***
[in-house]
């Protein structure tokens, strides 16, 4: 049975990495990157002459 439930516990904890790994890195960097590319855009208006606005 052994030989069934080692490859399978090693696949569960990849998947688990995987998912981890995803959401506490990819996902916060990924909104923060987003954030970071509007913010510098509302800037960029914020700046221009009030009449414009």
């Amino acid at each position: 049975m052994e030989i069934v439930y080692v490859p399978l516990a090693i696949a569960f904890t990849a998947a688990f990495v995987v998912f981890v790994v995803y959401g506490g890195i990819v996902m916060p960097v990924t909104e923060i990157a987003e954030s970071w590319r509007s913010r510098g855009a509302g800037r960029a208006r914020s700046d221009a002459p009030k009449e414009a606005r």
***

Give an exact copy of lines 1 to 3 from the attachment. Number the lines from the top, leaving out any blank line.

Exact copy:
[in-house]
């Protein structure tokens, strides 16, 4: 049975990495990157002459 439930516990904890790994890195960097590319855009208006606005 052994030989069934080692490859399978090693696949569960990849998947688990995987998912981890995803959401506490990819996902916060990924909104923060987003954030970071509007913010510098509302800037960029914020700046221009009030009449414009």
């Amino acid at each position: 049975m052994e030989i069934v439930y080692v490859p399978l516990a090693i696949a569960f904890t990849a998947a688990f990495v995987v998912f981890v790994v995803y959401g506490g890195i990819v996902m916060p960097v990924t909104e923060i990157a987003e954030s970071w590319r509007s913010r510098g855009a509302g800037r960029a208006r914020s700046d221009a002459p009030k009449e414009a606005r």